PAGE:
Kingdom promises not to shock oil markets

Khalid Al- Falih, minister of energy, industry and mineral resources, arrives at OPEC headquarters in Vienna, Austria. (AP)
Updated 03 June 2016

Kingdom promises not to shock oil markets

VIENNA: Saudi Arabia has promised not to flood the oil market with extra barrels even as OPEC failed to agree on output policy, with Iran insisting on the right to raise production steeply.

Saudi Arabia moved to soothe market fears that failure to reach any deal would prompt OPEC’s largest producer to raise production further and gain additional market share.
“We will be very gentle in our approach and make sure we don’t shock the market in any way,” said Energy, Industry and Mineral Resources Minister Khalid Al-Falih.
“There is no reason to expect that Saudi Arabia is going to go on a flooding campaign,” Al-Falih said when asked whether Saudi Arabia could accelerate production.
OPEC also decided unanimously to appoint Nigeria’s Mohammed Barkindo as its new secretary-general.
Saudi Arabia and its Gulf allies had tried to propose OPEC set a new collective ceiling in an attempt to repair the group’s waning importance.
But Thursday’s meeting ended with no new policy or ceiling amid resistance from Iran.
Iran’s Oil Minister Bijan Zanganeh said Tehran would not support any new collective output ceiling and wanted the debate to focus on individual-country production quotas, effectively abandoned by OPEC years ago.
“Without country quotas, OPEC cannot control anything,” Zanganeh said.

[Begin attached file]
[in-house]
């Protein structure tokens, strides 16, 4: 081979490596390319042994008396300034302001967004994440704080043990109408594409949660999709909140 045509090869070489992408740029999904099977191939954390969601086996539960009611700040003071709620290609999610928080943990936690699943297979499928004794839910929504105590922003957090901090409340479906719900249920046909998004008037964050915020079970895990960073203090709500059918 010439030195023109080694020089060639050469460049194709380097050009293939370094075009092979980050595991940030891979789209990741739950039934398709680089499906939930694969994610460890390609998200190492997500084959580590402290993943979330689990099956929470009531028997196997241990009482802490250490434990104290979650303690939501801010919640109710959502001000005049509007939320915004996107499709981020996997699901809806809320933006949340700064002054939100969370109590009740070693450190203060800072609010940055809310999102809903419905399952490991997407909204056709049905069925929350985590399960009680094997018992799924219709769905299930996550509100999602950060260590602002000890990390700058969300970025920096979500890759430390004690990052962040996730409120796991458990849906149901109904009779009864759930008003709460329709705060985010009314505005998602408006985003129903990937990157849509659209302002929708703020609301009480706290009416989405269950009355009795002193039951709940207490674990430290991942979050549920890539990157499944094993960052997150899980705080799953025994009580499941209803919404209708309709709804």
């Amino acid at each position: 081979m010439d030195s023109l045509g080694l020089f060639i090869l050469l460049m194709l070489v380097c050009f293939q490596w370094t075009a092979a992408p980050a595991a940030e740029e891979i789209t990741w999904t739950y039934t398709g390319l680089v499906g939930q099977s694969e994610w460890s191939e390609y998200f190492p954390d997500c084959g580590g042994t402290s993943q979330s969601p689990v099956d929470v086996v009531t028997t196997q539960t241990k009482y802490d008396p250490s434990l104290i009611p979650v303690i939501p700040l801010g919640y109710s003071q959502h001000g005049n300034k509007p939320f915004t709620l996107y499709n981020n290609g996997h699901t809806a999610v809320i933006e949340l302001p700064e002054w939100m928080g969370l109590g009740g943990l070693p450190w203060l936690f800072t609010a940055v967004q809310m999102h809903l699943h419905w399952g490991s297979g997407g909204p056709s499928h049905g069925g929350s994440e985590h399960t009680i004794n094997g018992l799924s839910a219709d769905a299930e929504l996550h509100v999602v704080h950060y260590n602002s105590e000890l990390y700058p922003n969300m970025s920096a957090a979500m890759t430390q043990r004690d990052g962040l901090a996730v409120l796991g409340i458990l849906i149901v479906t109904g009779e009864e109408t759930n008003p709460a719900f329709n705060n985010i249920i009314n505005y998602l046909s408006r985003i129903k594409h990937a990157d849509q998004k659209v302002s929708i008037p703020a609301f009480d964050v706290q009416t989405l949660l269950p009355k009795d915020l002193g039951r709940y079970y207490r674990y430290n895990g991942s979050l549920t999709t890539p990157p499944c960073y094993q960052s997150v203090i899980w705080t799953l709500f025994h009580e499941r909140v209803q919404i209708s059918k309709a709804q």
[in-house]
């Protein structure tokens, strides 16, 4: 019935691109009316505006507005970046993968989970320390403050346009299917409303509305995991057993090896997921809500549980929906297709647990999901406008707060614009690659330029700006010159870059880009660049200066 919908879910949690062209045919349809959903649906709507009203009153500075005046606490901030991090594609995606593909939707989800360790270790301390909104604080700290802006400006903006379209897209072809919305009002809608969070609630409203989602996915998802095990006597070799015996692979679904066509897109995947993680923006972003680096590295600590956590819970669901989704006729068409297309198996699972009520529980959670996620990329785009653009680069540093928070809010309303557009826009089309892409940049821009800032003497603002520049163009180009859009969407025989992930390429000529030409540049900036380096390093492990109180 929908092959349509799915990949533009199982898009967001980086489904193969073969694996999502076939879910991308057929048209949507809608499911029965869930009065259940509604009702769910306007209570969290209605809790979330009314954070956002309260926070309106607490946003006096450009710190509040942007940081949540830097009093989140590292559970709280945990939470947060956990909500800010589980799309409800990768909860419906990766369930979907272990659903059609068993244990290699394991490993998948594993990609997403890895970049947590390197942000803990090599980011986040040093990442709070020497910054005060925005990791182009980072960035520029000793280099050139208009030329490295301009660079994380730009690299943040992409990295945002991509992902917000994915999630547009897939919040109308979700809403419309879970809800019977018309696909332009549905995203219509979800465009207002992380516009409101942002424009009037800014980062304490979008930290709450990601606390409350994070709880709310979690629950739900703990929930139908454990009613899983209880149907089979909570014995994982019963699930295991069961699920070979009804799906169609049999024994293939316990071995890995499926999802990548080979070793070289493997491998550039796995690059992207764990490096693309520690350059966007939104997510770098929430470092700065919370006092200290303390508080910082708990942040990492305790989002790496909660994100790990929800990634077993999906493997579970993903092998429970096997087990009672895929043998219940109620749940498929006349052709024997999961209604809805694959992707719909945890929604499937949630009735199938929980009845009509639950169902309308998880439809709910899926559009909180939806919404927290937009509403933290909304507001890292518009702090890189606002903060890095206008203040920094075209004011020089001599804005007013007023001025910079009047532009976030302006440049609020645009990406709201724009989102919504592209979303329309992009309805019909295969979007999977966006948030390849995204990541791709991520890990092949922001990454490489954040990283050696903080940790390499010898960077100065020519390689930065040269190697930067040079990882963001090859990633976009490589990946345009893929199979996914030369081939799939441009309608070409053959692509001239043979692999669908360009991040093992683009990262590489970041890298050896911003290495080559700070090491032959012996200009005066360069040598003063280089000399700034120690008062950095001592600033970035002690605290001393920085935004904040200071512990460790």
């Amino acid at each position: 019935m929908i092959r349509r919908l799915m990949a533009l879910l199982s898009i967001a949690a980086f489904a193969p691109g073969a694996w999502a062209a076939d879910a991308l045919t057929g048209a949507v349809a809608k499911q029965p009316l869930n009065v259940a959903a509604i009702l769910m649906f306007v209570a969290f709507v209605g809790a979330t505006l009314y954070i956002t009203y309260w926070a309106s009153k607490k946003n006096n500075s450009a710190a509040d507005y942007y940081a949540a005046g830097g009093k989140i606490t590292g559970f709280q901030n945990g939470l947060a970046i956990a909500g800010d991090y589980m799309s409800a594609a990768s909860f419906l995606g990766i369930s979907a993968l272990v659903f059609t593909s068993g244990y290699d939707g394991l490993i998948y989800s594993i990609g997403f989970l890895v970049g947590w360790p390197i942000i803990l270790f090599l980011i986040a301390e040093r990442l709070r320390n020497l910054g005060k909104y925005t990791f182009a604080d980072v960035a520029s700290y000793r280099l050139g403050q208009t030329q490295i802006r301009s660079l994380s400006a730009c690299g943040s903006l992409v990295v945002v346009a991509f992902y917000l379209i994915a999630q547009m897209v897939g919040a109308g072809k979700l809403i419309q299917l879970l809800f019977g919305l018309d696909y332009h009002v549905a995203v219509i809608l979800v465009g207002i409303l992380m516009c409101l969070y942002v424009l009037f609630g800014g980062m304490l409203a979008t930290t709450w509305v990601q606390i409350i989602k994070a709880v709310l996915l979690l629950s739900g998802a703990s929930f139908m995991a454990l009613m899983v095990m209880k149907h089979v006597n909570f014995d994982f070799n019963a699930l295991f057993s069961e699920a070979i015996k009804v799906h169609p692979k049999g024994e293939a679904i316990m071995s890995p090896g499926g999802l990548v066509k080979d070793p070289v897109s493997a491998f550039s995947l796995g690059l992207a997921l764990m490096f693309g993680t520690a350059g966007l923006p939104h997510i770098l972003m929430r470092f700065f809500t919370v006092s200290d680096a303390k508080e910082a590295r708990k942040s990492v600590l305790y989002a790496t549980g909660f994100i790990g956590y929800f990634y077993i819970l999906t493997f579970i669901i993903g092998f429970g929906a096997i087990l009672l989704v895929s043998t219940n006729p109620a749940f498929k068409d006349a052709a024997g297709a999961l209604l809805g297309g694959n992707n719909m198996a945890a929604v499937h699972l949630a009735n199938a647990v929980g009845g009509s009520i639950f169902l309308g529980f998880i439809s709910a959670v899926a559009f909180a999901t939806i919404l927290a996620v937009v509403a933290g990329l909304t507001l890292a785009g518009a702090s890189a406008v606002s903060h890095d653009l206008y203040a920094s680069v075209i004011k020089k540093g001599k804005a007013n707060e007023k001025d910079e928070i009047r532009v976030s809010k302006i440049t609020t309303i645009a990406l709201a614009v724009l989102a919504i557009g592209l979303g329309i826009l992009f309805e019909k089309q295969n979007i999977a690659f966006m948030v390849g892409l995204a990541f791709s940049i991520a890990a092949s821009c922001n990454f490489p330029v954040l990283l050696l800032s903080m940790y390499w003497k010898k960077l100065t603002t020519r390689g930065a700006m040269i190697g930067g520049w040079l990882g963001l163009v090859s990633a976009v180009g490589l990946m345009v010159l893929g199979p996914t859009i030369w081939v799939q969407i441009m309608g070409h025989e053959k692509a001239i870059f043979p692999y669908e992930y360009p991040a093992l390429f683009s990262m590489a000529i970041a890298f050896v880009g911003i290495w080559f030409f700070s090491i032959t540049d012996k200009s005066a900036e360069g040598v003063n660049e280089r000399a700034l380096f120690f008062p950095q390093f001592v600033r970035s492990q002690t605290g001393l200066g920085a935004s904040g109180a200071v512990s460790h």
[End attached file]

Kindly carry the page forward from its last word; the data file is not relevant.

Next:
He insisted Tehran deserved a quota — based on historic output levels — of 14.5 percent of OPEC’s overall production.
OPEC is pumping 32.5 million barrels per day (bpd), which would give Iran a quota of 4.7 million bpd — well above its current output of 3.8 million, according to Tehran’s estimates, and 3.5 million, based on market estimates.

‘BENIGN DEAL’

At its previous meeting in December 2015, OPEC effectively allowed its 13 members to pump at will.
As a result, prices crashed to $27 per barrel in January, their lowest in over a decade, but have since recovered to around $50 due to global supply outages. On Thursday, Brent prices eased 1.5 percent to $49 per barrel.
That OPEC could not agree on a benign deal is a sign that political differences are undermining the organization, said Gary Ross, founder of US-based PIRA consultancy.
“It is bearish short-term for oil prices. But what is also important is that Saudi Arabia is not planning to flood the market,” Ross added.
Zanganeh made a few conciliatory remarks, saying he was happy with the meeting and received no signals from other producers that they planned to increase output.
For Amrita Sen of Energy Aspects, who like Ross traveled to Vienna to meet OPEC officials, the meeting sent an encouraging signal about the state of the organization. “It actually restores market confidence that Saudi Arabia is committed to OPEC. This is a success compared to three days ago when people had been expecting Al-Falih to walk out of the OPEC room,” said Sen.
Al-Falih was the first OPEC minister to arrive in Vienna this week, signalling he takes the organization seriously despite fears among fellow members that Riyadh is no longer keen to have OPEC set output.
“There could be shorter-term situations in which, in our view, OPEC might intervene and yet other situations — such as long-term growth of marginal barrels — in which case it should not,” Al-Falih told Argus Media ahead of the meeting.